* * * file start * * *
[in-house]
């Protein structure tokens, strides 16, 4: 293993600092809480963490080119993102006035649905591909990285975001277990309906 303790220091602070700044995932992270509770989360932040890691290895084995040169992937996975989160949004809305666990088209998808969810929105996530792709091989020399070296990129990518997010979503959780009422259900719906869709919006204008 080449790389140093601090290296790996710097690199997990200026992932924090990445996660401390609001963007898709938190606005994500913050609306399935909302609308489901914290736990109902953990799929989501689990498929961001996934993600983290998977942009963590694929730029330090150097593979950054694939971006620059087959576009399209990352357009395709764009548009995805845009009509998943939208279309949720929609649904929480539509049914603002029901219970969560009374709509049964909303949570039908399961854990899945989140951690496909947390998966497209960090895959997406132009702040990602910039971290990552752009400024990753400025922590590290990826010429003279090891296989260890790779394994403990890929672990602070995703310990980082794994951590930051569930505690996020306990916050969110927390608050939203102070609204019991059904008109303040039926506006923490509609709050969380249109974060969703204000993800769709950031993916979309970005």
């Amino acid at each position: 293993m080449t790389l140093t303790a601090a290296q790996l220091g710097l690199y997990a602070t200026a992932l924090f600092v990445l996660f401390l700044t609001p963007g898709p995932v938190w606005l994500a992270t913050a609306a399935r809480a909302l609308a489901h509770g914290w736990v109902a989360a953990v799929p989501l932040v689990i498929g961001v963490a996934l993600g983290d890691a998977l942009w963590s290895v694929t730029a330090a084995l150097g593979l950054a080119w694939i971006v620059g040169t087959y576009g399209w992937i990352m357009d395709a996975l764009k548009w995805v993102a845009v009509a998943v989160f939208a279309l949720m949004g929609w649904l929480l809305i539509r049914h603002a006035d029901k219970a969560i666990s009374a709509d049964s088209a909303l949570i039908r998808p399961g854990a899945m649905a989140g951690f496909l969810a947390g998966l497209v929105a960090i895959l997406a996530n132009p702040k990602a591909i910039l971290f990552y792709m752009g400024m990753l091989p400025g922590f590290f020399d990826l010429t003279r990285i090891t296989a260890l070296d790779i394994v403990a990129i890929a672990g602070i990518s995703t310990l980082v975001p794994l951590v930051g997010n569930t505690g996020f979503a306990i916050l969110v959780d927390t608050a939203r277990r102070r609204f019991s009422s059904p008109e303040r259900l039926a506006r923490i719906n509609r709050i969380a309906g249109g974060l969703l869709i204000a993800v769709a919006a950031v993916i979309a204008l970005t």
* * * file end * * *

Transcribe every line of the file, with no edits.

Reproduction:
[in-house]
């Protein structure tokens, strides 16, 4: 293993600092809480963490080119993102006035649905591909990285975001277990309906 303790220091602070700044995932992270509770989360932040890691290895084995040169992937996975989160949004809305666990088209998808969810929105996530792709091989020399070296990129990518997010979503959780009422259900719906869709919006204008 080449790389140093601090290296790996710097690199997990200026992932924090990445996660401390609001963007898709938190606005994500913050609306399935909302609308489901914290736990109902953990799929989501689990498929961001996934993600983290998977942009963590694929730029330090150097593979950054694939971006620059087959576009399209990352357009395709764009548009995805845009009509998943939208279309949720929609649904929480539509049914603002029901219970969560009374709509049964909303949570039908399961854990899945989140951690496909947390998966497209960090895959997406132009702040990602910039971290990552752009400024990753400025922590590290990826010429003279090891296989260890790779394994403990890929672990602070995703310990980082794994951590930051569930505690996020306990916050969110927390608050939203102070609204019991059904008109303040039926506006923490509609709050969380249109974060969703204000993800769709950031993916979309970005």
């Amino acid at each position: 293993m080449t790389l140093t303790a601090a290296q790996l220091g710097l690199y997990a602070t200026a992932l924090f600092v990445l996660f401390l700044t609001p963007g898709p995932v938190w606005l994500a992270t913050a609306a399935r809480a909302l609308a489901h509770g914290w736990v109902a989360a953990v799929p989501l932040v689990i498929g961001v963490a996934l993600g983290d890691a998977l942009w963590s290895v694929t730029a330090a084995l150097g593979l950054a080119w694939i971006v620059g040169t087959y576009g399209w992937i990352m357009d395709a996975l764009k548009w995805v993102a845009v009509a998943v989160f939208a279309l949720m949004g929609w649904l929480l809305i539509r049914h603002a006035d029901k219970a969560i666990s009374a709509d049964s088209a909303l949570i039908r998808p399961g854990a899945m649905a989140g951690f496909l969810a947390g998966l497209v929105a960090i895959l997406a996530n132009p702040k990602a591909i910039l971290f990552y792709m752009g400024m990753l091989p400025g922590f590290f020399d990826l010429t003279r990285i090891t296989a260890l070296d790779i394994v403990a990129i890929a672990g602070i990518s995703t310990l980082v975001p794994l951590v930051g997010n569930t505690g996020f979503a306990i916050l969110v959780d927390t608050a939203r277990r102070r609204f019991s009422s059904p008109e303040r259900l039926a506006r923490i719906n509609r709050i969380a309906g249109g974060l969703l869709i204000a993800v769709a919006a950031v993916i979309a204008l970005t």